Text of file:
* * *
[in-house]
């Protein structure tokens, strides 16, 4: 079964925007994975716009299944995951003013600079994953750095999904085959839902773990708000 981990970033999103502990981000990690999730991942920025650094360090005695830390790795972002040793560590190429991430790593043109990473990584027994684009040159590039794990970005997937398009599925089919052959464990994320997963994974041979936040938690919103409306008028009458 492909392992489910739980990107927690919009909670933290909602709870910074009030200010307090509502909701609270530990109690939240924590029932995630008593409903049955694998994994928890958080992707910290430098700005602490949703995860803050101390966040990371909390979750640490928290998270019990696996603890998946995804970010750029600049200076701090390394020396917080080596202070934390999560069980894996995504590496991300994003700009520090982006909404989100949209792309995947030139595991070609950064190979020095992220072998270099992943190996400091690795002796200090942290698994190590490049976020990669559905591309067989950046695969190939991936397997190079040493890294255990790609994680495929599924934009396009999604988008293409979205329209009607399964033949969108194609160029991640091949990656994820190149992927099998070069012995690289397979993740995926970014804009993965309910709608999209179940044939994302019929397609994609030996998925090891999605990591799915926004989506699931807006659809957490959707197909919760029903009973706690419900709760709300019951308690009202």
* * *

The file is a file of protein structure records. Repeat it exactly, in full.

[in-house]
């Protein structure tokens, strides 16, 4: 079964925007994975716009299944995951003013600079994953750095999904085959839902773990708000 981990970033999103502990981000990690999730991942920025650094360090005695830390790795972002040793560590190429991430790593043109990473990584027994684009040159590039794990970005997937398009599925089919052959464990994320997963994974041979936040938690919103409306008028009458 492909392992489910739980990107927690919009909670933290909602709870910074009030200010307090509502909701609270530990109690939240924590029932995630008593409903049955694998994994928890958080992707910290430098700005602490949703995860803050101390966040990371909390979750640490928290998270019990696996603890998946995804970010750029600049200076701090390394020396917080080596202070934390999560069980894996995504590496991300994003700009520090982006909404989100949209792309995947030139595991070609950064190979020095992220072998270099992943190996400091690795002796200090942290698994190590490049976020990669559905591309067989950046695969190939991936397997190079040493890294255990790609994680495929599924934009396009999604988008293409979205329209009607399964033949969108194609160029991640091949990656994820190149992927099998070069012995690289397979993740995926970014804009993965309910709608999209179940044939994302019929397609994609030996998925090891999605990591799915926004989506699931807006659809957490959707197909919760029903009973706690419900709760709300019951308690009202």